RIAs like Ajax often have an accessibility weak spot since they need to work with JavaScript off to meet the basic accessibility guidelines.

Rumour has it that the next version of the popular screen reader Jaws may be able to handle Ajax interfaces. 

Accessify’s Ian Lloyd recently made reference on his blog to rumours regarding screen reader Jaws 9.0 possibly having support for Ajax. According to Ian’s source, the release notes for Jaws 8.0 made reference to support for Ajax functionality, however all references were removed prior to launch.

It would be an interesting development if Jaws 9.0 were to support Ajax. Ajax and other similar technologies such as Flex have revolutionised the way in which we interact with the web and have enhanced the user experience significantly. If this increase in usability was available to blind or partially sighted users then their entire experience of the web could be different.

Presumably the new version of Jaws will be using the small data transfers that occur in AJAX as triggers for the screen reading interactions, rather than full page refreshes which is currently used. Still, careful standards-compliant coding of the page will no doubt be necessary.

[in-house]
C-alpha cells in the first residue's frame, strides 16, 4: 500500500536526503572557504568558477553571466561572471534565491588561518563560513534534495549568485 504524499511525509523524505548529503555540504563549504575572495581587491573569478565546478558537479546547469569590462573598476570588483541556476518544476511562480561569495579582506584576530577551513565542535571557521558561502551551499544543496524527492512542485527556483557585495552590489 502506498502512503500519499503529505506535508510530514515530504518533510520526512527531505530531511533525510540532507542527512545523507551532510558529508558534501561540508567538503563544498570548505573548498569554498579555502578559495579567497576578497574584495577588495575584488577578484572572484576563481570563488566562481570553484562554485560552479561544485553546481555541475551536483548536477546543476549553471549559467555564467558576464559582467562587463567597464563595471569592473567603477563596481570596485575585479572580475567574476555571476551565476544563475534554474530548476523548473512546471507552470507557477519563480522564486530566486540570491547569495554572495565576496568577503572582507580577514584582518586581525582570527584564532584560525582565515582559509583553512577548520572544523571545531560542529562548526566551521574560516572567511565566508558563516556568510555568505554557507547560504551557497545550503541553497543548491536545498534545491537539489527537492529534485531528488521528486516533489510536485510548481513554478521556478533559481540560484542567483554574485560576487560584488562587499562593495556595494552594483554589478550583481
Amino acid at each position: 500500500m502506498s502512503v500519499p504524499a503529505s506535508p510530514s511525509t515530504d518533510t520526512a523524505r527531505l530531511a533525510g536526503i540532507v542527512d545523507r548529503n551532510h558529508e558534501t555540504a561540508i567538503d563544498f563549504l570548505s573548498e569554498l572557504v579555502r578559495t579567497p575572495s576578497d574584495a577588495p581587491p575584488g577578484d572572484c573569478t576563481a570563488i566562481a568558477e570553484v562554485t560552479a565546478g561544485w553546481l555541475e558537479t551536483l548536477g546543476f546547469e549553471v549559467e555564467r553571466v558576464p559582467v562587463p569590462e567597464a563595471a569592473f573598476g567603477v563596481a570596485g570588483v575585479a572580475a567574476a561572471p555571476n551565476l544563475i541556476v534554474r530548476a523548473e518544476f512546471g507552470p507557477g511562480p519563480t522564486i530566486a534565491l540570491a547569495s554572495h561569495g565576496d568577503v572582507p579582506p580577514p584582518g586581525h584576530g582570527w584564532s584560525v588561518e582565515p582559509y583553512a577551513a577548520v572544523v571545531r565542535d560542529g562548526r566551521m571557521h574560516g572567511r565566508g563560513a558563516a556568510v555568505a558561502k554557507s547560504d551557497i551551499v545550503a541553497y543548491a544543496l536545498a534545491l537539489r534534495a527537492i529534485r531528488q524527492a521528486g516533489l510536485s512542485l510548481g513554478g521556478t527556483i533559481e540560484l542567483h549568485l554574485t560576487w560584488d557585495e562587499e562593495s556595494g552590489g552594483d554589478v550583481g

Screen reader software manufacturers have been notoriously slow to react to Internet trends. Any indication that they are starting to move with the times is welcome. The other factor in the interia is the relatively high cost of Jaws and other assistive technologies that can deter many users from upgrading to the latest versions.

Perhaps more significant is the presumption that where one leads the others must follow. Freedom Scientific’s competitors would surely require to provide similar functionality in their own software.

Only when Jaws 9.0 is released will we finally discover whether it supports Ajax and if so, exactly how it will go about reading pages designed this way. Until then, we wait with anticipation.

For those interested in the world of AJAX and the impacton accessibility a couple other useful areas to check out are the IBM Ajax Accessibility page by Becky Gibson, and the W3C’s ARIA framework.

Chris Rourke is the managing director of User Vision.